She adds that some skin types can be more susceptible to skin barrier damage, that is those with autoimmune skin conditions like ichthyosis which is severe dryness of the skin which can happen from young age. “If you have this condition called atopic dermatitis where the skin is dry, irritated and red that means the barrier is going to be compromised. The barrier is also damaged in skin conditions like psoriasis. In all these cases, additional care is required.”
Healing & Caring For That Invisible Barrier
Both the experts agree that ingredients such as ceramides and hyaluronic acid are good, non-comedogenic options for facial skin. “Thick emollient creams and lotions which are full of lipids and fatty acids and ingredients like this which help in restoring the normal function of the skin barrier work well,” adds Dr Nishita.
Going a step further, Dr Renita shares her expert thoughts and tips on how one can protect their skin barrier and its proper functioning.
Tips To Protect Barrier Function
- Ditch Toners: Many toners contain hydroxy acid exfoliants – exfoliants do not require long hours of contact to work. Leaving toners on the skin for long hours, or using exfoliants like glycolic, lactic or salicylic acids for overnight application is quite unnecessary and causes barrier disruption.
- Sunscreen FTW: A sunscreen is the best way to keep the barrier happy. UV rays disrupt the barrier, and preventing daily barrier disruption with sunscreens should be a default part of the skin routine.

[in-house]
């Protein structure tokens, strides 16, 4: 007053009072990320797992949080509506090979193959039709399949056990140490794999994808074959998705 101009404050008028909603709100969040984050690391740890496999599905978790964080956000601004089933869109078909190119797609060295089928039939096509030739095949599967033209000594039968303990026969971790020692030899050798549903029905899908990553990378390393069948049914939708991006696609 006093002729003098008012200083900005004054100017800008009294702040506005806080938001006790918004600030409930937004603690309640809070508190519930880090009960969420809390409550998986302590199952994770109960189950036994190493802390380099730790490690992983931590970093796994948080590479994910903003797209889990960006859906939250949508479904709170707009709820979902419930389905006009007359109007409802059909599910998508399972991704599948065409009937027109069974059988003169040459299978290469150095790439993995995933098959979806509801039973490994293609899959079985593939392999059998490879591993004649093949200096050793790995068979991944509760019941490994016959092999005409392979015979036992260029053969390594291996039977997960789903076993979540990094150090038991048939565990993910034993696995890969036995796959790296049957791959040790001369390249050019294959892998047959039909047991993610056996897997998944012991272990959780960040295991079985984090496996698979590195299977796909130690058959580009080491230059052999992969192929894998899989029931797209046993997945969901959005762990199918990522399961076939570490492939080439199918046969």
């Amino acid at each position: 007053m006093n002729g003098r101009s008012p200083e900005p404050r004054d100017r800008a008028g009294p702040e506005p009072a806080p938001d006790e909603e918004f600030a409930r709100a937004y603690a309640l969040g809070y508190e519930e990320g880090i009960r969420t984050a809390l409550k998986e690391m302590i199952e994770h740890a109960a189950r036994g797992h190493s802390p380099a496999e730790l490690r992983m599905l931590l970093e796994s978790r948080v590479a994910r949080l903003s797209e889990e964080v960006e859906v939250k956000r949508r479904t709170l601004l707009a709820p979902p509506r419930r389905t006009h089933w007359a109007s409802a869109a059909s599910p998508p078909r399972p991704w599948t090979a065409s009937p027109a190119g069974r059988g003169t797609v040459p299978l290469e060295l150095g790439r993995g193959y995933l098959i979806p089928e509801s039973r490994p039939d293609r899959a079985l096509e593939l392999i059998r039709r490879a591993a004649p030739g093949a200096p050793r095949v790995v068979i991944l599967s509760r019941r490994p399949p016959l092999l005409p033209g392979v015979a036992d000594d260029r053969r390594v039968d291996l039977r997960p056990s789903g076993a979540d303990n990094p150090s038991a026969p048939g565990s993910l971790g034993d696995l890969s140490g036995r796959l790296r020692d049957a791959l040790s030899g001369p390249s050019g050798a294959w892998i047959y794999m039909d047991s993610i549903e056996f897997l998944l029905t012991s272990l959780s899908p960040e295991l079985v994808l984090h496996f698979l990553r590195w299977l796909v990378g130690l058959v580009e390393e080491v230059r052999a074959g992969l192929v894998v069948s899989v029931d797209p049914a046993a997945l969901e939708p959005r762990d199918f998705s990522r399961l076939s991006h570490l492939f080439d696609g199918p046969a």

- Slather On Your Moisturiser: Regular skin moisturising is very important. It is best to follow a three-minute rule, that is, to moisturise within three minutes of bathing or washing the face. Body moisturisers need to be heavy, since the body does not have as many sebaceous glands as the face, where the moisturising should be non-occlusive. Using vegetable oils which are comedogenic and have a higher triglyceride level does more damage than help on the face, but are reasonably effective for the body.
- Check On Deficiencies: Micronutrient deficiencies can lead to barrier damage. A balanced, protein sufficient diet makes a big difference. Collagen supplements have been found to improve skin hydration and the skin barrier.
- Don’t Fret With Tret: Tretinoin is a prescription drug which can damage the barrier over time. This is best used under supervision by your dermatologist. However much you admire your beauty influencer, tret is a not a trend, but a treatment – best left to the doctors.
If you’ve been taking notes, also check out this article on our Editor’s picks of ceramide-infused products for a healthy skin barrier.